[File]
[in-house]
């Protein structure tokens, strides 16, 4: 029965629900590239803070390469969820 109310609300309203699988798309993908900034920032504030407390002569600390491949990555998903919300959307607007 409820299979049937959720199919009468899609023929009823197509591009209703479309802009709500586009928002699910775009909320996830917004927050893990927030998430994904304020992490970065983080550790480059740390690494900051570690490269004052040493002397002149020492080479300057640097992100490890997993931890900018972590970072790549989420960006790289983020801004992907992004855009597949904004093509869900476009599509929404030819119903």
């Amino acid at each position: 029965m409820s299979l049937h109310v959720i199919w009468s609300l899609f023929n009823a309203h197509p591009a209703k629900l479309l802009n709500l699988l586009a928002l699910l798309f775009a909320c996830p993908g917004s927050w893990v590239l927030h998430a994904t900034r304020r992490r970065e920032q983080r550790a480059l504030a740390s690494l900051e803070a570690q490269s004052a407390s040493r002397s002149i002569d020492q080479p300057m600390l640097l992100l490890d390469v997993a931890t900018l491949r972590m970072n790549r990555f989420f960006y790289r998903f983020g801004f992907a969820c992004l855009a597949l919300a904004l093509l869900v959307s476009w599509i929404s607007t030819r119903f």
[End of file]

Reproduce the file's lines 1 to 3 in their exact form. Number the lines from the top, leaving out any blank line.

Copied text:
[in-house]
């Protein structure tokens, strides 16, 4: 029965629900590239803070390469969820 109310609300309203699988798309993908900034920032504030407390002569600390491949990555998903919300959307607007 409820299979049937959720199919009468899609023929009823197509591009209703479309802009709500586009928002699910775009909320996830917004927050893990927030998430994904304020992490970065983080550790480059740390690494900051570690490269004052040493002397002149020492080479300057640097992100490890997993931890900018972590970072790549989420960006790289983020801004992907992004855009597949904004093509869900476009599509929404030819119903």
């Amino acid at each position: 029965m409820s299979l049937h109310v959720i199919w009468s609300l899609f023929n009823a309203h197509p591009a209703k629900l479309l802009n709500l699988l586009a928002l699910l798309f775009a909320c996830p993908g917004s927050w893990v590239l927030h998430a994904t900034r304020r992490r970065e920032q983080r550790a480059l504030a740390s690494l900051e803070a570690q490269s004052a407390s040493r002397s002149i002569d020492q080479p300057m600390l640097l992100l490890d390469v997993a931890t900018l491949r972590m970072n790549r990555f989420f960006y790289r998903f983020g801004f992907a969820c992004l855009a597949l919300a904004l093509l869900v959307s476009w599509i929404s607007t030819r119903f």